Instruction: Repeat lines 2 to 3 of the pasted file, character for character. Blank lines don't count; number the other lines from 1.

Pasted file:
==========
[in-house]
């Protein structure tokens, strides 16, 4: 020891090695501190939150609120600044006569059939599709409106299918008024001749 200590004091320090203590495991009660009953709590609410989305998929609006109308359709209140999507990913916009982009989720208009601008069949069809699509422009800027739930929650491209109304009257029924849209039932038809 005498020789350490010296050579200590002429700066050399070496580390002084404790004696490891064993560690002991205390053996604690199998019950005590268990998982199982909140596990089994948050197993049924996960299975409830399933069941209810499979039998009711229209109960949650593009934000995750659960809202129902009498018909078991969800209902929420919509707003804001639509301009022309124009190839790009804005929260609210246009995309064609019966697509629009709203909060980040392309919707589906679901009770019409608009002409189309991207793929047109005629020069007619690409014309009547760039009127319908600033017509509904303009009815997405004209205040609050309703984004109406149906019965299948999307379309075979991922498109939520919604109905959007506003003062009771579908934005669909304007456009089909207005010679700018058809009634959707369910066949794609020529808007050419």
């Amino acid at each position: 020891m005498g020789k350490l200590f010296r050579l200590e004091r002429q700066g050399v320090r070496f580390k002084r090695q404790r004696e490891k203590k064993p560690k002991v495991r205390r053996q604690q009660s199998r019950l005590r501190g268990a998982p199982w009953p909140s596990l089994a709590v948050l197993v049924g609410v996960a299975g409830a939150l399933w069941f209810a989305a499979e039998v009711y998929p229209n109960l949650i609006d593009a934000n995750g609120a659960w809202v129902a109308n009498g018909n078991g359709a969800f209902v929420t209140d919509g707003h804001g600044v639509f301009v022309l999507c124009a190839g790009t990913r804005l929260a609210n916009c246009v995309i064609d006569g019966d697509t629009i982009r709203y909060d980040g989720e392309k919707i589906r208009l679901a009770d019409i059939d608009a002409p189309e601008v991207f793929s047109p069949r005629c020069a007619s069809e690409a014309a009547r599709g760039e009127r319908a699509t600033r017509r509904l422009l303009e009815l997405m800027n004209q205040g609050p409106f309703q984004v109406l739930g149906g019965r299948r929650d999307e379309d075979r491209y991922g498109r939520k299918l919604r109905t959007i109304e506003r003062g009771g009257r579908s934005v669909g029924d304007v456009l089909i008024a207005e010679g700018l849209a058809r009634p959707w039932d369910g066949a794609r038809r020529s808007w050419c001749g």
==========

């Protein structure tokens, strides 16, 4: 020891090695501190939150609120600044006569059939599709409106299918008024001749 200590004091320090203590495991009660009953709590609410989305998929609006109308359709209140999507990913916009982009989720208009601008069949069809699509422009800027739930929650491209109304009257029924849209039932038809 005498020789350490010296050579200590002429700066050399070496580390002084404790004696490891064993560690002991205390053996604690199998019950005590268990998982199982909140596990089994948050197993049924996960299975409830399933069941209810499979039998009711229209109960949650593009934000995750659960809202129902009498018909078991969800209902929420919509707003804001639509301009022309124009190839790009804005929260609210246009995309064609019966697509629009709203909060980040392309919707589906679901009770019409608009002409189309991207793929047109005629020069007619690409014309009547760039009127319908600033017509509904303009009815997405004209205040609050309703984004109406149906019965299948999307379309075979991922498109939520919604109905959007506003003062009771579908934005669909304007456009089909207005010679700018058809009634959707369910066949794609020529808007050419």
């Amino acid at each position: 020891m005498g020789k350490l200590f010296r050579l200590e004091r002429q700066g050399v320090r070496f580390k002084r090695q404790r004696e490891k203590k064993p560690k002991v495991r205390r053996q604690q009660s199998r019950l005590r501190g268990a998982p199982w009953p909140s596990l089994a709590v948050l197993v049924g609410v996960a299975g409830a939150l399933w069941f209810a989305a499979e039998v009711y998929p229209n109960l949650i609006d593009a934000n995750g609120a659960w809202v129902a109308n009498g018909n078991g359709a969800f209902v929420t209140d919509g707003h804001g600044v639509f301009v022309l999507c124009a190839g790009t990913r804005l929260a609210n916009c246009v995309i064609d006569g019966d697509t629009i982009r709203y909060d980040g989720e392309k919707i589906r208009l679901a009770d019409i059939d608009a002409p189309e601008v991207f793929s047109p069949r005629c020069a007619s069809e690409a014309a009547r599709g760039e009127r319908a699509t600033r017509r509904l422009l303009e009815l997405m800027n004209q205040g609050p409106f309703q984004v109406l739930g149906g019965r299948r929650d999307e379309d075979r491209y991922g498109r939520k299918l919604r109905t959007i109304e506003r003062g009771g009257r579908s934005v669909g029924d304007v456009l089909i008024a207005e010679g700018l849209a058809r009634p959707w039932d369910g066949a794609r038809r020529s808007w050419c001749g």